The Song of the Western Men

The Song of the Western Men

Infobox Anthem
title = Trelawny
english_title = The Song of the Western Men

image_size =
caption =
prefix = Regional
country = Cornwall
author = Robert Stephen Hawker
lyrics_date = 1824
composer = Robert Stephen Hawker
music_date = 1824
adopted =
until =
sound =
sound_title =

"The Song of the Western Men" was written by Robert Stephen Hawker, and is better known in Cornwall, and overseas, by the title of "Trelawny".

Hawker wrote the song in 1824, telling of events that took place in 1688. When the song first appeared many thought it to be a contemporary record of events in fact the song contains one or two inaccuracies. The march on London described in this song only reached as far as Bristol when Trelawny was released. Many people have erroneously supposed the song to be ancient, among them, Sir Walter Scott, Lord Macaulay, and Charles Dickens. [ [ Cornish Folk Songs] "Brycchan Carey's Website" ]

According to Cornish historian Robert Morton Nance, "The Song of the Western Men" was possibly the inspired by the song "Come, all ye jolly Tinner boys" which was written more than ten years earlier in about 1807, when Napoleon Bonaparte made threats that would affect trade in Cornwall at the time of the invasion of Poland. Ye jolly Tinner boys contains the line "Why forty thousand Cornish boys shall knawa the reason why." [ [ RootsWeb: CORNISH-L [CON Trelawney ] ]

The Trelawny in Hawker's song was Jonathan Trelawny (1650–1721), who was one of the seven bishops imprisoned in the Tower of London by James II in 1688. Born at Pelynt into an old Cornish family, his father, the 2nd Baronet of Trelawne, was a supporter of the Royalist cause during the English Civil War.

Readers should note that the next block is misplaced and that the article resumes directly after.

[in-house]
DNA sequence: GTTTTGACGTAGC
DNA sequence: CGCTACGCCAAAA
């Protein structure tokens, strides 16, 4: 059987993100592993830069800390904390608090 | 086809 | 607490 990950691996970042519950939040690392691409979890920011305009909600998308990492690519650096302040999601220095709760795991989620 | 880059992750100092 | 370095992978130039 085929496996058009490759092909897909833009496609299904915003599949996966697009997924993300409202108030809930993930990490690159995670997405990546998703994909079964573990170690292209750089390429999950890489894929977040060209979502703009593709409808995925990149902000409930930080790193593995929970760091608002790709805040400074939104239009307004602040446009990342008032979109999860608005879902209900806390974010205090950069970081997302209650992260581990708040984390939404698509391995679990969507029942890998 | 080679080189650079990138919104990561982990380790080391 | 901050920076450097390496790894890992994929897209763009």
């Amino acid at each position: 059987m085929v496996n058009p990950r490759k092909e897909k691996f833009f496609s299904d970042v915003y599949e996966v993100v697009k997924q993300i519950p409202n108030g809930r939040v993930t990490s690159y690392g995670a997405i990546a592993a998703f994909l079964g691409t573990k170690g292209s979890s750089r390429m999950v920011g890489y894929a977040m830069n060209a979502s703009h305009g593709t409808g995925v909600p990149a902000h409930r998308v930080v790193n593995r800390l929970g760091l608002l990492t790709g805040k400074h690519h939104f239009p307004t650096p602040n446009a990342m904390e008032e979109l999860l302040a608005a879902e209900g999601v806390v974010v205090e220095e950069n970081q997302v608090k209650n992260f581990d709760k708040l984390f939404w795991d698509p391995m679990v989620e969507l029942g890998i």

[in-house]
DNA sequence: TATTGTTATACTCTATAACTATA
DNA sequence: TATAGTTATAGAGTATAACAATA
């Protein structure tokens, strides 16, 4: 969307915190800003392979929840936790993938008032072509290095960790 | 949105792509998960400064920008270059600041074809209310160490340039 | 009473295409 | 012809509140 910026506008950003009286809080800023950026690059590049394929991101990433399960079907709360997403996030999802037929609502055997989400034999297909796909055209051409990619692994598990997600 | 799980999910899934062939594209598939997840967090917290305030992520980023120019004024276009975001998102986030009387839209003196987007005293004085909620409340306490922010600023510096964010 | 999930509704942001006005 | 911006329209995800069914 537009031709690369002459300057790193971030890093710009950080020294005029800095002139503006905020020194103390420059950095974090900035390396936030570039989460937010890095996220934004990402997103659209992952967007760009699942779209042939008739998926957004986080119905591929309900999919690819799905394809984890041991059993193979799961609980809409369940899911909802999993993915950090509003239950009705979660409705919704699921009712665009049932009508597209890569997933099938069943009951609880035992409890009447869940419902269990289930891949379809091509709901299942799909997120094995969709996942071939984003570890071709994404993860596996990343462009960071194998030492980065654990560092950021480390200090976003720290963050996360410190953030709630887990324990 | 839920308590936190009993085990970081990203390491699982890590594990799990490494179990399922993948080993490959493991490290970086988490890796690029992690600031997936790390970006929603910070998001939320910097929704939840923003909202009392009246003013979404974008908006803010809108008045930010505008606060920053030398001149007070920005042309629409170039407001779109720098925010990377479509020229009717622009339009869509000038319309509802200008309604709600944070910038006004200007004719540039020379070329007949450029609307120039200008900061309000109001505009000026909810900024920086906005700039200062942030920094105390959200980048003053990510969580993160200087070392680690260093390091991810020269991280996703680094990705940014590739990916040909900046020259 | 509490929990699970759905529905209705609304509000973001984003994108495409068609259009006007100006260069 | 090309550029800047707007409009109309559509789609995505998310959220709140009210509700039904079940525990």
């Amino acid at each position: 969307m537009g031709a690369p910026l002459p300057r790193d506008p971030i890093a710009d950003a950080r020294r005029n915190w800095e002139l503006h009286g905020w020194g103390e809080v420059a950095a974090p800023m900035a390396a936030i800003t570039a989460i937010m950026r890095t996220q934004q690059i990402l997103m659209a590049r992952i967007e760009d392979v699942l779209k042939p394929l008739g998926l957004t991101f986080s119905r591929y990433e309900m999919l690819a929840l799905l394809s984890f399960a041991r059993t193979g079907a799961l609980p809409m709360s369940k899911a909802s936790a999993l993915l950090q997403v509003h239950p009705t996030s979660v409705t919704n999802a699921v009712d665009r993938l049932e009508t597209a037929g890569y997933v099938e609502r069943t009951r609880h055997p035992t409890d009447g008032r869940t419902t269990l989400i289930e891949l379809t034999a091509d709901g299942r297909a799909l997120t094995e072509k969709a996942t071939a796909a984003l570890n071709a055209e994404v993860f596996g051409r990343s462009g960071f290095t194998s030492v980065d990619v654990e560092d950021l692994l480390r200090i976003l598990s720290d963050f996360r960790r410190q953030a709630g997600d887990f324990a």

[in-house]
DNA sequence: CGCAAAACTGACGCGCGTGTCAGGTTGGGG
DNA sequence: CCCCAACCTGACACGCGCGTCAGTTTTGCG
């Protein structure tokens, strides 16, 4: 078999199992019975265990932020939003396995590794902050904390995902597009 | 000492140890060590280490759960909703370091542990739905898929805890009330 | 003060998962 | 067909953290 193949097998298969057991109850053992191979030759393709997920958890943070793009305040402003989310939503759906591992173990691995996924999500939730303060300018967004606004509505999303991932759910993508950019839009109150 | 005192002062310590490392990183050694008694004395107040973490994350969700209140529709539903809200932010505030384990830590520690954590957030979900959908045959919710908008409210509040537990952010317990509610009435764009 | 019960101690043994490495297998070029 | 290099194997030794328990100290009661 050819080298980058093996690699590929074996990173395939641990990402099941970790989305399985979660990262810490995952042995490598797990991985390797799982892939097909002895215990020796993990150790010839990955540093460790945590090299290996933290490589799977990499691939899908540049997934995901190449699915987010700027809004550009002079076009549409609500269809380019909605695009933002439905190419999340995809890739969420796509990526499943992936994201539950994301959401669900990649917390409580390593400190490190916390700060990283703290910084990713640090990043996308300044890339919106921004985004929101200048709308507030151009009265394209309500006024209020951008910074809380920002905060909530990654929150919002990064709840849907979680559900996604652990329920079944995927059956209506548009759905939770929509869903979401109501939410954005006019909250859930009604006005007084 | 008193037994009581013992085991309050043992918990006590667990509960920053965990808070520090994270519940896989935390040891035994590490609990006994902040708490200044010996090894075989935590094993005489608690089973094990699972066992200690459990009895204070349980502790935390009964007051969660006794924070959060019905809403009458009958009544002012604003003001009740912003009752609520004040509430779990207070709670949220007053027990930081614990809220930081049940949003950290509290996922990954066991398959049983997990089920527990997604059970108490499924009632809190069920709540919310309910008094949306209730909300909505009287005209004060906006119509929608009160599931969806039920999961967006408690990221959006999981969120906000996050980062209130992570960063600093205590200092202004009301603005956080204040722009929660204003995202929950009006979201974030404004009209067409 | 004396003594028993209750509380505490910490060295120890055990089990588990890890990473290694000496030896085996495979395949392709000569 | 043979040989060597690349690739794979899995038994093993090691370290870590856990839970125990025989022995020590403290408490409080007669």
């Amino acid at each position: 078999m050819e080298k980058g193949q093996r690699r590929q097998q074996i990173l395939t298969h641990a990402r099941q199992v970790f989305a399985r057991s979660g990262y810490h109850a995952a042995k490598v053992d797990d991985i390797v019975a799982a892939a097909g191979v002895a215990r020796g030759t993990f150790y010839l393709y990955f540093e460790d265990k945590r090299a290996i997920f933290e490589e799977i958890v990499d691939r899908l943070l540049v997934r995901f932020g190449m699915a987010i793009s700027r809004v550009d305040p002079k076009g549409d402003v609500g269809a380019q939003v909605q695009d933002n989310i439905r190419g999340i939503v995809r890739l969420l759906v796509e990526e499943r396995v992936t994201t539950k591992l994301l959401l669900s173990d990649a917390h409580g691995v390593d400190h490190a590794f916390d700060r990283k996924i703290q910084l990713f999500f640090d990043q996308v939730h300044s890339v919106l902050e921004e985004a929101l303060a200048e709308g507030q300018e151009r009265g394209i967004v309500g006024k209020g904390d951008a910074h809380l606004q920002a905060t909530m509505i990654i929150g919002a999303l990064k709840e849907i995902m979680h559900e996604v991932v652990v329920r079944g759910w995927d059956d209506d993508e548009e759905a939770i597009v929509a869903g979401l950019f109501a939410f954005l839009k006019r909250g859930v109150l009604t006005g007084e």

Despite its inaccuracies the song has become the Cornish national anthem and is a regular favourite sung at Cornish rugby union matches and other Cornish gatherings. Also, primary school children in some schools in Cornwall are taught the first verse and chorus, and sing it at events such as Murdoch Day.



A good sword and a trusty hand!
A faithful heart and true!
King James's men shall understand
What Cornish lads can do!
And have they fixed the where and when?
And shall Trelawny die?
Here's twenty thousand Cornish men
Will know the reason why!


:And shall Trelawny live?:And shall Trelawny die?:Here's twenty thousand Cornish men:Will know the reason why!

Out spake their Captain brave and bold:
A merry wight was he:
Though London Tower were Michael's hold,
We'll set Trelawny free!
'We'll cross the Tamar, land to land:
The Severn is no stay:
With "one and all," and hand in hand;
And who shall bid us nay?


:And shall Trelawny live?:And shall Trelawny die?:Here's twenty thousand Cornish men:Will know the reason why!

And when we come to London Wall,
A pleasant sight to view,
Come forth! come forth! ye cowards all:
Here's men as good as you.
'Trelawny he's in keep and hold;
Trelawny he may die:
Here's twenty thousand Cornish bold
Will know the reason why